Um, it DOES more than match RIM. It has in fact surpassed RIM with the addition of MobileMe, which will bridge the gap between home, mobile device and business. It's boasts a full browser and is essentially a handheld computer, neither of which RIM offers. It's more secure. The release of the iPhone SDK, an incredibly easy developer's environment, will enable companies to make specific applications for iPhone and push them to specific users in their organization. Did you watch the WWDC keynote, Mr. Mock, or are you just trying to fill column space? The Fortune 500 are ALREADY well on-board with the 3G iPhone, from security companies to banks to pharmaceutical companies -- traditionally the most conservative groups.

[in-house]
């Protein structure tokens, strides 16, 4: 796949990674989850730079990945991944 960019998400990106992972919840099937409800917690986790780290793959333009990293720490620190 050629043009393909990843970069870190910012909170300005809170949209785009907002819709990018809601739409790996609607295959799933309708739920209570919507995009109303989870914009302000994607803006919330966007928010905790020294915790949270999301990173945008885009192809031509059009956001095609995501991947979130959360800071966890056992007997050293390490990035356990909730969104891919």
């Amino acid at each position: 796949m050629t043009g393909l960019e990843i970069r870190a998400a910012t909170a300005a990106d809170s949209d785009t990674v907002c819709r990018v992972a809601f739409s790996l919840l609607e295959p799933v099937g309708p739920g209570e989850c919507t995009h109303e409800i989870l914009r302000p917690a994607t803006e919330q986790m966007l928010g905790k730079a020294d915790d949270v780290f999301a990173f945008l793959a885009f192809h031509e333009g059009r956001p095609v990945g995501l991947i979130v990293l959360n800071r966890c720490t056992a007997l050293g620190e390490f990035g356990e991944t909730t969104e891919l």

iPhone is not only in feature parity with a Blackberry, as of July 11, it is far beyond it.

  • Report this Comment On June 17, 2008, at 6:57 PM, FoolishApple wrote:

    I guess the fact that 1/3 of all Fortune 500 companies have requested the iPhone SDK means nothing to you.

  • Report this Comment On June 17, 2008, at 7:38 PM, slapppy wrote:

    So the companies that are on the Enterprise program are not qualified to be an Enterprise company? Since your stating the iPhone is not enterprise ready.

    The companies previewed sure sounds like a huge corporation with thousands of users that their IT has to handle.

    http://www.apple.com/iphone/enterprise/

    http://www.apple.com/iphone/features/

    http://www.apple.com/iphone/features/appstore.html

    http://www.apple.com/mobileme/

  • Report this Comment On June 17, 2008, at 11:17 PM, none0such wrote: